Would Walks-in-sunshine welcome him home with love in her heart? She would do so if she were wise. Trustworthy, honorable men like Brave Wolf didn’t happen along every day.
“Ma’am,” hailed the captain, a Mr. Wentworth. He raised his hat to her as he stepped by her.
Jerked back to the present moment, Mia smiled, hoping that the gesture covered her surprise. She had been so lost in her own thoughts, she hadn’t noticed the captain’s approach.
“Ye look so sad, ma’am. But don’t ye fret. We’re only a couple of weeks out from Leavenworth. We’ll make it thar all safe and sound, don’t ye worry.”
“Yes,” she replied, as she forced herself to look happy. “I believe that we shall.”
“How did ye get yerself all stranded in this part of the country, ma’am, if’n ye don’t mind me askin’?”
“I…my husband and I were part of a wagon train heading for the Oregon Territory when our party was attacked by—”
“No, sir, although I did think so at first. But the butchers turned out to be men dressed up as Indians. They killed my husband. Indeed, I fear that they murdered all the people on that train except me. I don’t believe that they saw me at first.”
“But they did discover yerself?”
“Undoubtedly, they did.”
“Pardon, ma’am, but then how did ye escape? Did ye play dead until they left?”
“No, sir. Real Indians came to my rescue.”
“Real Injuns? Ma’am?” He grabbed his hat from his head and whacked it against his knee. “We’s at war with them Injuns in these here parts. Cain’t imagine one of ’em rescuing ye.”
“I know. Yet, what I tell you is true. The man who bought that ticket from you is the same one who not only rescued me, but who brought me here so that I might return home.” She paused for a moment, then added, “I think, sir, that you might have cheated him regarding the cost of that ticket.”
The accusation, though softly spoken, was met with silence, and she let the complaint stand without further explanation. Captain Wentworth seemed honestly surprised; however, at last he uttered, “I’m right sorry about that, ma’am. But I’m under orders t’ charge high enough fees so that them Injuns don’t beg an easy ride. I’ll return the full two hundred dollars to ye, ma’am.”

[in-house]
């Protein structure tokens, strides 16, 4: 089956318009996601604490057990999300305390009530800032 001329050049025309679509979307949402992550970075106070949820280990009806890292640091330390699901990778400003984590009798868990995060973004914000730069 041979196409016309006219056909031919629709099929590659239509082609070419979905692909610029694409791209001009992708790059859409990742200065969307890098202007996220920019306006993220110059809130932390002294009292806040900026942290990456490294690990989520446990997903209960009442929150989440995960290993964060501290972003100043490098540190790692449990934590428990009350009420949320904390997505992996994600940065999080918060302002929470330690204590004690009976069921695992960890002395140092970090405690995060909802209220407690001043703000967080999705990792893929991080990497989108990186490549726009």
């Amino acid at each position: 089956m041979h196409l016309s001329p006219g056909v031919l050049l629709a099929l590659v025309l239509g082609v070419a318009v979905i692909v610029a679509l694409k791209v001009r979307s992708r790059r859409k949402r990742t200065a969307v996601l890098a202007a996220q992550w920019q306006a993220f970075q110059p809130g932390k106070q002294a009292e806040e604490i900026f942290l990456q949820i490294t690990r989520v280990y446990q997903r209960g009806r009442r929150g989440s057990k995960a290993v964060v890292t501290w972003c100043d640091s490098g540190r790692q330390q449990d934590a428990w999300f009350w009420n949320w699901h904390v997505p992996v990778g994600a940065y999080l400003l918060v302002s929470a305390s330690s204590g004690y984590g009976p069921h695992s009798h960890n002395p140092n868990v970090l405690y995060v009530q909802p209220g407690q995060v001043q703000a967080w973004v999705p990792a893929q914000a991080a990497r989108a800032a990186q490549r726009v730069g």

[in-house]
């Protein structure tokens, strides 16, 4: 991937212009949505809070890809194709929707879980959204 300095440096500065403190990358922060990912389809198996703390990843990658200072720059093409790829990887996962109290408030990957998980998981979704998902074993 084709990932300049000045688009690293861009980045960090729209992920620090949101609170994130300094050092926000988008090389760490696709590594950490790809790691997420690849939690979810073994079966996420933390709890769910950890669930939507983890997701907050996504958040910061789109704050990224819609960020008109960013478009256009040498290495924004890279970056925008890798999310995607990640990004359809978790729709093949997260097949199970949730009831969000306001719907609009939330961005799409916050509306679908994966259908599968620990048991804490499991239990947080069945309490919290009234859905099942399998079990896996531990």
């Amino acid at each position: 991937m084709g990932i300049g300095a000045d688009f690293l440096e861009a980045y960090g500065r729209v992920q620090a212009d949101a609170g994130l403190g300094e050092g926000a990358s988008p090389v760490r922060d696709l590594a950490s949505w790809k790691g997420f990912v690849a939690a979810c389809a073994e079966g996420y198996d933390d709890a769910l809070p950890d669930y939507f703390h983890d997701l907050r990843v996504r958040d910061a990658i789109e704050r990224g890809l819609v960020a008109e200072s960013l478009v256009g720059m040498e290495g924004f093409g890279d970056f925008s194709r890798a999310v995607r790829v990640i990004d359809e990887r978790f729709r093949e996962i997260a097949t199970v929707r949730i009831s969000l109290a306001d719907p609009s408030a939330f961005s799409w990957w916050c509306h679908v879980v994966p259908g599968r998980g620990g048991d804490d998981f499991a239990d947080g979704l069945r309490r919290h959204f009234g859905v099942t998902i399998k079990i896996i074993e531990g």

“That would be most appreciated,” replied Mia, “for I lost all of my possessions at the wagon train fight. But, although I appreciate your kindness, please ease your mind. It is unnecessary. I have enough food to sustain me until we reach Fort Leavenworth, and my clothing washes well. Besides, once we arrive at Fort Leavenworth, I can send word to my father, who will ensure that I am taken care of and escorted home safely. Keep your money.”
“No, ma’am. Couldna live with myself if’n I was to do that,” he said. “Wait here, ma’am, while I get yer two hundred dollars.”
Mia nodded and watched Captain Wentworth’s departing figure as he disappeared down the stairs, taking two of them at a time. She breathed in deeply, and was about to lean out over the railing, when two incidents happened at once.
A wet, nearly nude, but achingly familiar body knocked her to the deck at the same time a bullet whizzed by her. The whir of that discharge, and its ugly blast splintered the wood at the exact place where she’d been standing, its impact showering her and her rescuer with the sharp fragments.
“Stay down!” ordered Brave Wolf. She could do little more than that, for he lay over her, using his body to protect her. Only a single instant passed before another deadly shot shrieked past them, this one aimed lower than the first.
Then came another round of gunfire, followed by a slight pause, then more of the same. On and on it roared, the howl of the noise and the racket going on for so many minutes that Mia felt as though the entire world were engulfed by the barrage. Suddenly, as quickly as it had started, it stopped. No shots. No backfire. Nothing.
“He…reloading. Quick, follow me!”
Brave Wolf plopped off of her, scooting onto the deck. Lying flat on his stomach, he used elbows and hips to inch forward; Mia followed, using the same manner of crawling, and could see an open cabin door ahead of them. This must have been his destination. But what followed next precluded all attempts to attain safety.
A huge man, who might have been twice the size of Brave Wolf, fell upon her. She screamed, then again, and she kept on shrieking as he raised a knife. Even while she yelled out, “No,” she felt certain that this moment spelled the end of her life. It might have been true, too, but for an arm that came up to block that blow.